Nielsen Says Consumers Are Now Ingredient Inspectors

With the advent of healthy living and clean eating, more people all over the world now practice due diligence when it comes to their food. In the recent Nielsen’s Global Health and Ingredient-Sentiment Survey, 70% of the respondents said that they make dietary choices to avoid health problems like diabetes, high blood pressure, and obesity. Nielsen has nicknamed these consumers the “ingredient inspectors.”


People Are Willing to Pay More for Healthy Foods

Around 68% of the respondents surveyed agreed that they are willing to pay more for healthy food and beverages. This was supported by U.S. retail sales data which indicated that the sales of health and wellness products are outpacing other types of fast-moving consumer goods.

According to Director Andrew Mandzy from Neilsen’s Strategic Health and Wellness Insights group, most consumers want to eat healthily. But they need the commitment from food manufacturers to create products that are made from simple and clean ingredients. Consumers depend on food companies to develop “better-for-you” products that are still convenient for their busy lifestyles.


Reasons for The Rise in Ingredient Inspectors

So why is there a rising trend in the food and wellness industry? Perhaps one of the reasons is food sensitivity or intolerance. The same survey conducted by Neilsen indicated that 36% of the respondents revealed that they opted for healthy foods because they are suffering from allergies or live with someone who does. The rise of lactose intolerance and seafood allergies was cited by 12% of the respondents.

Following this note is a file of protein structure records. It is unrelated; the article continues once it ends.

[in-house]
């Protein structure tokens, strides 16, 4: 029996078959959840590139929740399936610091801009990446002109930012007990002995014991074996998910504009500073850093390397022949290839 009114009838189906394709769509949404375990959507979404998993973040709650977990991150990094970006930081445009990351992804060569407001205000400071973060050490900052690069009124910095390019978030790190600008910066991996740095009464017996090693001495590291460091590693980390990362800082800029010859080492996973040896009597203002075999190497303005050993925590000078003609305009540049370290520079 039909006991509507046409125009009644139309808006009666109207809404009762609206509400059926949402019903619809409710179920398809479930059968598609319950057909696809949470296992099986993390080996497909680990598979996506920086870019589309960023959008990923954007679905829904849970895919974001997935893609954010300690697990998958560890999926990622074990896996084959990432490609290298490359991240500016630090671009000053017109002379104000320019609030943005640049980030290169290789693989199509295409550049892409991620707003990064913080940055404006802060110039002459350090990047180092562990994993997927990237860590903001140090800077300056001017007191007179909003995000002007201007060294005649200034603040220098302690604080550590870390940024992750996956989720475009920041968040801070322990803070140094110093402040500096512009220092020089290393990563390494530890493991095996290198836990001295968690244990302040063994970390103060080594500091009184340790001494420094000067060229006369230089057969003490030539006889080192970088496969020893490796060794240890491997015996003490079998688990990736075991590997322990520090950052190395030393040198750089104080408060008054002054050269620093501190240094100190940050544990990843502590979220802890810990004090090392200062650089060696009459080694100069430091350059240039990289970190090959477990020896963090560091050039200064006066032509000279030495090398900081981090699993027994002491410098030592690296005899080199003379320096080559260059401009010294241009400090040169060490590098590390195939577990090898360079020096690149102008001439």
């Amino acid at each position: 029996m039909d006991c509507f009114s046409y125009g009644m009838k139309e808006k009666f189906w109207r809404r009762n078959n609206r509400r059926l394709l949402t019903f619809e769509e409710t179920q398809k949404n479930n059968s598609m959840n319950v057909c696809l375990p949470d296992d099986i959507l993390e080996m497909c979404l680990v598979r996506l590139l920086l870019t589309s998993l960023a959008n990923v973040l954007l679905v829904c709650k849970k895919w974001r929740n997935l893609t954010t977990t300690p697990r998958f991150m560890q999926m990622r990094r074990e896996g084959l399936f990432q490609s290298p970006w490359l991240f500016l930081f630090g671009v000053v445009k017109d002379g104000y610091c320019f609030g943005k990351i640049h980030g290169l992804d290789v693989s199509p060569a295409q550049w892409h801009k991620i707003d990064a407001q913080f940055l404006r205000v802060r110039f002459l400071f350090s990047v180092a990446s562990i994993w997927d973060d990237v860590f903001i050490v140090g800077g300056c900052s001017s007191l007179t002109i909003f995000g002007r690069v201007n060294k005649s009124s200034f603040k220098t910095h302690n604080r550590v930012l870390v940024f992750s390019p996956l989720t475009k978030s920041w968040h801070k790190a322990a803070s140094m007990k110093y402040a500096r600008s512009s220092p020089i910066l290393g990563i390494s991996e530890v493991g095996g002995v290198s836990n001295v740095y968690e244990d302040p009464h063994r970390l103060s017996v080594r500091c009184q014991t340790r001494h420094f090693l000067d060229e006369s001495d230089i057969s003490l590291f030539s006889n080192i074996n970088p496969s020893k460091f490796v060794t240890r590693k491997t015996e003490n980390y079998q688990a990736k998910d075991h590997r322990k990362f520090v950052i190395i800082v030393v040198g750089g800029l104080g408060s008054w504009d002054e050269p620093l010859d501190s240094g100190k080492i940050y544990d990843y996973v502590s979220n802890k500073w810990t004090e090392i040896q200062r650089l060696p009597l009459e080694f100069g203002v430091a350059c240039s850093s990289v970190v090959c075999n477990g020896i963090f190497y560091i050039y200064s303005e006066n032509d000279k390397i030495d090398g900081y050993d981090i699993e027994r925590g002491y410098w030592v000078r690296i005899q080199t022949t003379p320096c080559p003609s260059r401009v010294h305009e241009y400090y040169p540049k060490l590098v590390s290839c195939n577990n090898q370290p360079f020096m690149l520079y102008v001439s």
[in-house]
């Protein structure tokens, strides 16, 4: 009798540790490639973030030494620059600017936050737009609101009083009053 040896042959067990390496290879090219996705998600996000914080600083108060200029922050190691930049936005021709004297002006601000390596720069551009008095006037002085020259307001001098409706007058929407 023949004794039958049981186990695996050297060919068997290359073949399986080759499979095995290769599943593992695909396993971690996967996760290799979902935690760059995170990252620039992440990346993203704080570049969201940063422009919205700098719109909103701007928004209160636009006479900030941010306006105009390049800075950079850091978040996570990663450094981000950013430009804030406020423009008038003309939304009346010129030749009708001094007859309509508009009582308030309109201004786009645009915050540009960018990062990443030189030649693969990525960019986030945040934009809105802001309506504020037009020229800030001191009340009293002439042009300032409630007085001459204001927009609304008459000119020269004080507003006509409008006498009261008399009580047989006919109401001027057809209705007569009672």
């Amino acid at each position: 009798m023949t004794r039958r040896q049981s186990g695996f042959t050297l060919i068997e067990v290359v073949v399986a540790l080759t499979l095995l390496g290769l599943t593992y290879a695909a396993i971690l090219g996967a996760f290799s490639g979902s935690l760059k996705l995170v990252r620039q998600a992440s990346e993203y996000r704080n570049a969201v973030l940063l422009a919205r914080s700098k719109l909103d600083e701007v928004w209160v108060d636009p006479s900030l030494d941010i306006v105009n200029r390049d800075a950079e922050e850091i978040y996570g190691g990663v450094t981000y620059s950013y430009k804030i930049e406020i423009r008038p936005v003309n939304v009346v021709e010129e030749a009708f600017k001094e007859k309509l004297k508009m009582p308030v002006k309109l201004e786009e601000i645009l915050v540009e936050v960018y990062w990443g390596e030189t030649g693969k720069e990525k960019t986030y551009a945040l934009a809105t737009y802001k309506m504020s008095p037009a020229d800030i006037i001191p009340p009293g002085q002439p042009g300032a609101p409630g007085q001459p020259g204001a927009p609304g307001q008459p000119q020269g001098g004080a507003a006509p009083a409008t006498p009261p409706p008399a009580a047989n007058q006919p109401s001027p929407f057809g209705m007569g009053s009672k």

Aside from food allergies, many consumers are actively excluding several ingredients from their diets. This motivation to eliminate certain foods can be brought about by religious influences or just small lifestyle decisions. Regardless, 64% of the respondents follow diets that prohibit certain foods or ingredients. For instance, 84% of the African and Middle Eastern respondents reveal that they follow a special diet as cited by their religion.  Respondents from Asia-Pacific scored 72% on the survey indicating that they support it for lifestyle and religious purposes. Most of them adhered to a vegetarian diet as reflective of their beliefs. Only 44%  of people living in North America and Europe cited motivation from religion to exclude ingredients in their food.


In the global survey, it was indicated that sugar is the most common ingredient that is eliminated by 31% of the respondents. Others limit their intake of carbohydrates and sodium for health reasons. Many of the interviewees are well aware of the effects caused by the foods they eat. In fact, 75% of people are anxious about the long-term impacts of incorporating synthetic ingredients into their food. Most of the respondents avoid foods that contain preservatives, coloring, and artificial flavors.

Consumers are demanding better food, and it’s up to food companies to supply this growing demand. It’s up to food companies to capitalize on the new opportunity and win customers with new healthy options.

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